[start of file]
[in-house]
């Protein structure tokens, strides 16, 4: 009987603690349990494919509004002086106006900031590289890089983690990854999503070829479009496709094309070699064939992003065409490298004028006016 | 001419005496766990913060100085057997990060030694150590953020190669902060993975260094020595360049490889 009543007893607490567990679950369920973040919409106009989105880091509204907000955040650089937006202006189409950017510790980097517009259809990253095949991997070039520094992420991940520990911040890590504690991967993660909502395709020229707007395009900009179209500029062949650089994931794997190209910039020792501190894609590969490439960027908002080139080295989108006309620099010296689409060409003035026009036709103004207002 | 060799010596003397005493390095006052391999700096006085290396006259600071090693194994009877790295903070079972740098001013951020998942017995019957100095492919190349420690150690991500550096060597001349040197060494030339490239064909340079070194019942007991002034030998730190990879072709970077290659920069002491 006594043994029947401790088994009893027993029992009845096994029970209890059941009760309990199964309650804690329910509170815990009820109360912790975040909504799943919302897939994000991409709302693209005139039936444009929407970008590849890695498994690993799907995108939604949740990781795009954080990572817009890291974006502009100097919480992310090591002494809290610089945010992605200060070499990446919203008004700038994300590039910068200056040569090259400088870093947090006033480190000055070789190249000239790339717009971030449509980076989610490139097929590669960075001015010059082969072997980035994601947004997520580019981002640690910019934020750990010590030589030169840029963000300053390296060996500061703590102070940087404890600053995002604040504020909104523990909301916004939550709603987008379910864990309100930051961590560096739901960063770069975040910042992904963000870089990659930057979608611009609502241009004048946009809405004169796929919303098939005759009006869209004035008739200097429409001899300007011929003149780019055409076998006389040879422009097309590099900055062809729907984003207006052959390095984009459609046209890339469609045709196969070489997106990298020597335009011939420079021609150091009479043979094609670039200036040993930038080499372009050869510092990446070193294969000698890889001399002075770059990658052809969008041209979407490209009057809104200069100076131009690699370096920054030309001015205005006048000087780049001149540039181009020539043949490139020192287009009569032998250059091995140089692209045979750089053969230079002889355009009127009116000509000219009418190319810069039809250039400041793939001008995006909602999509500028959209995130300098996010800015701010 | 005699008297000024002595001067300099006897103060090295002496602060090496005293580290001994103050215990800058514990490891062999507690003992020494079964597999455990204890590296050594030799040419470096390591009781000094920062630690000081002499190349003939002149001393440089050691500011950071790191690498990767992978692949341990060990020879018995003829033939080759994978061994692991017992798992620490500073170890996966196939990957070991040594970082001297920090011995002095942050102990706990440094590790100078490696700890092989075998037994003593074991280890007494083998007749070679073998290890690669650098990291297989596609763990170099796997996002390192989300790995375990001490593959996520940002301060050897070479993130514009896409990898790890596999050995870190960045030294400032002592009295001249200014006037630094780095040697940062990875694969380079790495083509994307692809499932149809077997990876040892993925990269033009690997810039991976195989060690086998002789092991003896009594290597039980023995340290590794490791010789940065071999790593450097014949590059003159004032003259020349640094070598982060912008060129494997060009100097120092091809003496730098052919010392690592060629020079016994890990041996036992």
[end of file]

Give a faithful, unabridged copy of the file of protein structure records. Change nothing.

[in-house]
């Protein structure tokens, strides 16, 4: 009987603690349990494919509004002086106006900031590289890089983690990854999503070829479009496709094309070699064939992003065409490298004028006016 | 001419005496766990913060100085057997990060030694150590953020190669902060993975260094020595360049490889 009543007893607490567990679950369920973040919409106009989105880091509204907000955040650089937006202006189409950017510790980097517009259809990253095949991997070039520094992420991940520990911040890590504690991967993660909502395709020229707007395009900009179209500029062949650089994931794997190209910039020792501190894609590969490439960027908002080139080295989108006309620099010296689409060409003035026009036709103004207002 | 060799010596003397005493390095006052391999700096006085290396006259600071090693194994009877790295903070079972740098001013951020998942017995019957100095492919190349420690150690991500550096060597001349040197060494030339490239064909340079070194019942007991002034030998730190990879072709970077290659920069002491 006594043994029947401790088994009893027993029992009845096994029970209890059941009760309990199964309650804690329910509170815990009820109360912790975040909504799943919302897939994000991409709302693209005139039936444009929407970008590849890695498994690993799907995108939604949740990781795009954080990572817009890291974006502009100097919480992310090591002494809290610089945010992605200060070499990446919203008004700038994300590039910068200056040569090259400088870093947090006033480190000055070789190249000239790339717009971030449509980076989610490139097929590669960075001015010059082969072997980035994601947004997520580019981002640690910019934020750990010590030589030169840029963000300053390296060996500061703590102070940087404890600053995002604040504020909104523990909301916004939550709603987008379910864990309100930051961590560096739901960063770069975040910042992904963000870089990659930057979608611009609502241009004048946009809405004169796929919303098939005759009006869209004035008739200097429409001899300007011929003149780019055409076998006389040879422009097309590099900055062809729907984003207006052959390095984009459609046209890339469609045709196969070489997106990298020597335009011939420079021609150091009479043979094609670039200036040993930038080499372009050869510092990446070193294969000698890889001399002075770059990658052809969008041209979407490209009057809104200069100076131009690699370096920054030309001015205005006048000087780049001149540039181009020539043949490139020192287009009569032998250059091995140089692209045979750089053969230079002889355009009127009116000509000219009418190319810069039809250039400041793939001008995006909602999509500028959209995130300098996010800015701010 | 005699008297000024002595001067300099006897103060090295002496602060090496005293580290001994103050215990800058514990490891062999507690003992020494079964597999455990204890590296050594030799040419470096390591009781000094920062630690000081002499190349003939002149001393440089050691500011950071790191690498990767992978692949341990060990020879018995003829033939080759994978061994692991017992798992620490500073170890996966196939990957070991040594970082001297920090011995002095942050102990706990440094590790100078490696700890092989075998037994003593074991280890007494083998007749070679073998290890690669650098990291297989596609763990170099796997996002390192989300790995375990001490593959996520940002301060050897070479993130514009896409990898790890596999050995870190960045030294400032002592009295001249200014006037630094780095040697940062990875694969380079790495083509994307692809499932149809077997990876040892993925990269033009690997810039991976195989060690086998002789092991003896009594290597039980023995340290590794490791010789940065071999790593450097014949590059003159004032003259020349640094070598982060912008060129494997060009100097120092091809003496730098052919010392690592060629020079016994890990041996036992």